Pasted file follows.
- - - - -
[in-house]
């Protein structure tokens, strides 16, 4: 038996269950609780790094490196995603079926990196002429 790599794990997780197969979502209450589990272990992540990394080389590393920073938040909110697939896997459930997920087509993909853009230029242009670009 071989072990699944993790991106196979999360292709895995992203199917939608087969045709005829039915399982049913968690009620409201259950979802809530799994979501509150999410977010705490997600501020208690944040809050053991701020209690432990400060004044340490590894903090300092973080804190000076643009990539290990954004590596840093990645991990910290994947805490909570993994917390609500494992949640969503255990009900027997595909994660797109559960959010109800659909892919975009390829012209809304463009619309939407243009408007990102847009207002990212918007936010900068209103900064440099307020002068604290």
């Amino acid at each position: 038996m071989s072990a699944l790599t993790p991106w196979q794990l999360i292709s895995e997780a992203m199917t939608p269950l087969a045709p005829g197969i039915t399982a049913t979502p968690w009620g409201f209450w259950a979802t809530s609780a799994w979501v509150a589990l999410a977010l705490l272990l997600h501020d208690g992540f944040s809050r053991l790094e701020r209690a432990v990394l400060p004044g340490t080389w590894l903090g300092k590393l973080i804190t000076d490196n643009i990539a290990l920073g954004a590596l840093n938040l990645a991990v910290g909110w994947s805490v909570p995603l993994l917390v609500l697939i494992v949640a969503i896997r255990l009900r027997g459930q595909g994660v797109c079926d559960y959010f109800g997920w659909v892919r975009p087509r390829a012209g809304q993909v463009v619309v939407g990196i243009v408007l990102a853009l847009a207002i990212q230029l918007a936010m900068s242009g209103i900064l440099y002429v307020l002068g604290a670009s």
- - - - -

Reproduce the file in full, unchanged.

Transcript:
[in-house]
């Protein structure tokens, strides 16, 4: 038996269950609780790094490196995603079926990196002429 790599794990997780197969979502209450589990272990992540990394080389590393920073938040909110697939896997459930997920087509993909853009230029242009670009 071989072990699944993790991106196979999360292709895995992203199917939608087969045709005829039915399982049913968690009620409201259950979802809530799994979501509150999410977010705490997600501020208690944040809050053991701020209690432990400060004044340490590894903090300092973080804190000076643009990539290990954004590596840093990645991990910290994947805490909570993994917390609500494992949640969503255990009900027997595909994660797109559960959010109800659909892919975009390829012209809304463009619309939407243009408007990102847009207002990212918007936010900068209103900064440099307020002068604290």
């Amino acid at each position: 038996m071989s072990a699944l790599t993790p991106w196979q794990l999360i292709s895995e997780a992203m199917t939608p269950l087969a045709p005829g197969i039915t399982a049913t979502p968690w009620g409201f209450w259950a979802t809530s609780a799994w979501v509150a589990l999410a977010l705490l272990l997600h501020d208690g992540f944040s809050r053991l790094e701020r209690a432990v990394l400060p004044g340490t080389w590894l903090g300092k590393l973080i804190t000076d490196n643009i990539a290990l920073g954004a590596l840093n938040l990645a991990v910290g909110w994947s805490v909570p995603l993994l917390v609500l697939i494992v949640a969503i896997r255990l009900r027997g459930q595909g994660v797109c079926d559960y959010f109800g997920w659909v892919r975009p087509r390829a012209g809304q993909v463009v619309v939407g990196i243009v408007l990102a853009l847009a207002i990212q230029l918007a936010m900068s242009g209103i900064l440099y002429v307020l002068g604290a670009s």